In Unani medicine, it is used as a cephalic tonic and cardiac stimulant and for the treatment of coughs. Flowers are used in the European tradition as a blood purifier. Cinnamon may find its way to a diabetic’s daily diet. It contains a chemical called methoxy hydroxy chalcone polymer, which can reduce the blood glucose level. Cinnamon is used for religious purposes also. Its believed, by some, that burning cinnamon incense will promote high spirituality and aid in healing. Some people believe that it can stimulate the passions of the male.13
It is now becoming more widely used as a herbal remedy in Europe and the United States. The generally recommended medicinal dosage for cinnamon powder is 0.5–1 g as tea, 0.5–1 ml as fluid extract in 1:1 in 70% alcohol and 0.05–0.2 ml bark oil.14
Cinnamon is a good detoxifying herb and acts as a pain reliever. Various terpenoides found in essential oil are believed to account for cinnamon’s medicinal effects. Important among these compounds are eugenol and cinnamaldehyde. The essential oil also shows antimicrobial activity against Pseudomonas, Aspergillus parasiticus, Staphylococcus aureus, Candida and Saccharomyces cerivisiae, Serratia and gram positive
(Bronchothrix, Carnobacterium and Lactobacillus). The bark oil is anti-fungal and anti-bacterial.
Cinnamon oil has strong lipolytic properties in dissolving fat and thus aids digestion.15
Once consumed, cinnamon helps break down fats in the digestive system, possibly by boosting the activity of digestive enzymes. Cinnamon also has a potential role in the treatment of diabetes. Cinnamon contains a chemical called methoxy hydroxy chalcone polymer which can reduce the blood glucose level.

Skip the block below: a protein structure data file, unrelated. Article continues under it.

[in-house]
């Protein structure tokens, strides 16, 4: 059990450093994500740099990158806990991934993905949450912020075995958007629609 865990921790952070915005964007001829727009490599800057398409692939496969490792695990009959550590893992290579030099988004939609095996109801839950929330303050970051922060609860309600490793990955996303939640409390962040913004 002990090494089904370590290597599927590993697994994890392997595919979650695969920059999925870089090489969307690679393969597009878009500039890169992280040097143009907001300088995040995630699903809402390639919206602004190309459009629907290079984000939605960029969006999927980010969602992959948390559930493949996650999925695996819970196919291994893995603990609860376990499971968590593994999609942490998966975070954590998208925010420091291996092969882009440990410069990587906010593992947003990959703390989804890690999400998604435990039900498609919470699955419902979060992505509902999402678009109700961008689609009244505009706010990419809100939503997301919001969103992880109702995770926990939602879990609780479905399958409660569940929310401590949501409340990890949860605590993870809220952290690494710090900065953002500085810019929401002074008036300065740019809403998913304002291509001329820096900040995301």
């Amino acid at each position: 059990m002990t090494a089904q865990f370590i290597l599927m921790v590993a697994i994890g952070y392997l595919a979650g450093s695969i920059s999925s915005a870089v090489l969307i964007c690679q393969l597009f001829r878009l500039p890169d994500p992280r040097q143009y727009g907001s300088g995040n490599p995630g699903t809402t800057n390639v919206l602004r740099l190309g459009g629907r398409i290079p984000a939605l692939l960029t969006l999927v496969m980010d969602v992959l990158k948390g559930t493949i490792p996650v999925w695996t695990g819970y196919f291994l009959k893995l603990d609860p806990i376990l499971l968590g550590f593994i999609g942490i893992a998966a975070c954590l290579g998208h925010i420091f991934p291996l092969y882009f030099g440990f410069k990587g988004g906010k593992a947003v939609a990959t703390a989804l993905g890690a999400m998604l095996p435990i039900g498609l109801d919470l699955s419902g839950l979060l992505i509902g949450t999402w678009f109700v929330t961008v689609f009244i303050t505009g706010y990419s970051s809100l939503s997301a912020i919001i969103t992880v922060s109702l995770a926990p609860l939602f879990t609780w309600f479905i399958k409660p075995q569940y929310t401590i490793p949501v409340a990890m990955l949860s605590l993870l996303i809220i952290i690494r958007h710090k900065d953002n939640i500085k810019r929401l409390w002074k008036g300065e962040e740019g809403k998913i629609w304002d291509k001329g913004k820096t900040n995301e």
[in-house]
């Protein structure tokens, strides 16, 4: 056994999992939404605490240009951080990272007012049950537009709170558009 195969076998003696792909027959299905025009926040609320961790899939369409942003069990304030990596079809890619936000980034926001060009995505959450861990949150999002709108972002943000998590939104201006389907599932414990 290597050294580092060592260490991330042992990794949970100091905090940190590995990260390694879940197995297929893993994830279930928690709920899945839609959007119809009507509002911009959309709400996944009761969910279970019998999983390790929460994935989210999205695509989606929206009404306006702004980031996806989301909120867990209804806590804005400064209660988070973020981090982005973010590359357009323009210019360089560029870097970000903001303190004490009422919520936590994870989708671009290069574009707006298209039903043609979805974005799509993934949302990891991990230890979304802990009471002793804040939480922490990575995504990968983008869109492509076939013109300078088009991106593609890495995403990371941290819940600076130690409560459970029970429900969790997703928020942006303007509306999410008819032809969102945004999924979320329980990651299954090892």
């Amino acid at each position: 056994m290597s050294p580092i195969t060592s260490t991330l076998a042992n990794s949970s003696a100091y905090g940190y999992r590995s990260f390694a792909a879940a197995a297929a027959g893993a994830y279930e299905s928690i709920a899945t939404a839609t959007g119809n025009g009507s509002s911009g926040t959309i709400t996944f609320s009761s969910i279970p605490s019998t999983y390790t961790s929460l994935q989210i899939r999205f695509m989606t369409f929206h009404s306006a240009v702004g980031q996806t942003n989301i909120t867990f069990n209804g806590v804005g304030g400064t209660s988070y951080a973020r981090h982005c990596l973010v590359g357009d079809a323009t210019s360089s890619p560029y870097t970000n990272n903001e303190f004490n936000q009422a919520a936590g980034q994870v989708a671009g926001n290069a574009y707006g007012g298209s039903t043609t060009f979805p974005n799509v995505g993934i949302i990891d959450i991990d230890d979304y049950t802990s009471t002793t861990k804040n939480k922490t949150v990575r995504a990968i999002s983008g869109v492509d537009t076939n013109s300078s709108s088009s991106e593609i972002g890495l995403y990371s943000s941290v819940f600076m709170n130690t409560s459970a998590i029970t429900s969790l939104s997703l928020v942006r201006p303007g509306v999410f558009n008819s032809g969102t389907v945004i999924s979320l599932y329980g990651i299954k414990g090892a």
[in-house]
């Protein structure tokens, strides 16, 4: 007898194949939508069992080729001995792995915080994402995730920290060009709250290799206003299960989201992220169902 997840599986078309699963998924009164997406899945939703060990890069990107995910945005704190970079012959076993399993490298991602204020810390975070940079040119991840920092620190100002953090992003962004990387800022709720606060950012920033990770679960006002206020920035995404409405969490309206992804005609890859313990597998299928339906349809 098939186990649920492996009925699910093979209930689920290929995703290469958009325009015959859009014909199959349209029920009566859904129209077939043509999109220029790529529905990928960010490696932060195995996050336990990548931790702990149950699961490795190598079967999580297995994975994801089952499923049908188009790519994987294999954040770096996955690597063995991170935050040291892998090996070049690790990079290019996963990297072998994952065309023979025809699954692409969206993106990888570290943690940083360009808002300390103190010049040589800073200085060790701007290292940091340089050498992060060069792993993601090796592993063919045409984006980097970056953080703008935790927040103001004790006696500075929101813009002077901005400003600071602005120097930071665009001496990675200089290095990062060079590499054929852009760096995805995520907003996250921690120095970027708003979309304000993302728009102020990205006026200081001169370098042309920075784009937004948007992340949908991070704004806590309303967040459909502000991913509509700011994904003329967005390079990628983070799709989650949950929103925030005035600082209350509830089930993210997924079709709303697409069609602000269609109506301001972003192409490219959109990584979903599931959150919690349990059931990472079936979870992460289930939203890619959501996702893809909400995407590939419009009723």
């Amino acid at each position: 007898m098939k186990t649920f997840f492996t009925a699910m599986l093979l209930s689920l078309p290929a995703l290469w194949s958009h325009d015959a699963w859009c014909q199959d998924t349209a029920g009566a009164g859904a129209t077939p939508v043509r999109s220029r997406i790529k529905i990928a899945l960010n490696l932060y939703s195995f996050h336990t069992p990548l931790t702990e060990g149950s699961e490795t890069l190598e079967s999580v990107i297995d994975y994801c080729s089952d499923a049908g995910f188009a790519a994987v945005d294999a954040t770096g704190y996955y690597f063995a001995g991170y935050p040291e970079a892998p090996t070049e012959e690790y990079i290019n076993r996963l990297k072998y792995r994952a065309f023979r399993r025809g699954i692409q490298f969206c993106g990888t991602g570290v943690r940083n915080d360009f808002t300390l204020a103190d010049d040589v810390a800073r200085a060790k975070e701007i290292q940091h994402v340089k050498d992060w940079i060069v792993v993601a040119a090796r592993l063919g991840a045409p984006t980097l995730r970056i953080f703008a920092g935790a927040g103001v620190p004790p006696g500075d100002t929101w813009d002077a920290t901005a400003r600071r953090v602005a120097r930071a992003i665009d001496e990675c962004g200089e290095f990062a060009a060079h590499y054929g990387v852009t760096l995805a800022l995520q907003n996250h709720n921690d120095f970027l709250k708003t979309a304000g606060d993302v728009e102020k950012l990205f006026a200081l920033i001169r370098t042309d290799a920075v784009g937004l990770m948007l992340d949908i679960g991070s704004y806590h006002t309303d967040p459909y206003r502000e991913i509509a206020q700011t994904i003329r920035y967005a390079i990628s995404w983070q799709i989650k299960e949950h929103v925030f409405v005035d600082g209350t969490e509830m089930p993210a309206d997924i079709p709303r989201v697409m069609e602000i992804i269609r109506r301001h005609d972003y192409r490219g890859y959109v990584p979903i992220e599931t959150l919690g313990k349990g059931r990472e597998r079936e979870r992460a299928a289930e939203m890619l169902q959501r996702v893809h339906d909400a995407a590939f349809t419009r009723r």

Culinary cinnamon is on the Food and Drug Administration’s list of herbs generally regarded as safe. The amounts of cinnamon normally used in food are non-toxic, although some people develop allergic reactions after eating this spice. Chronic use may cause inflammation in the mouth. Ingestion of cinnamon oil may cause nausea, vomiting and possible kidney damage. The oil may cause redness and burning of the skin. Do not use in case of fever and pregnancy. Cinnamon handlers have a high incidence of asthma, skin irritation, and hair loss. Toothpastes and ointments containing cinnamon may cause stomatitis and dermatitis in some cases.
Only small amounts should be used initially in persons who have not previously had contact with cinnamon, and anyone with a known allergy should avoid it. The concentrated oil is more likely to cause problems. It has been reported from Sri Lanka that workers undertaking grading of cinnamon have suffered a number of ailments, mainly in the form of cough and asthma, smarting of the eye and irritation to the skin due to exposure to cinnamon dust.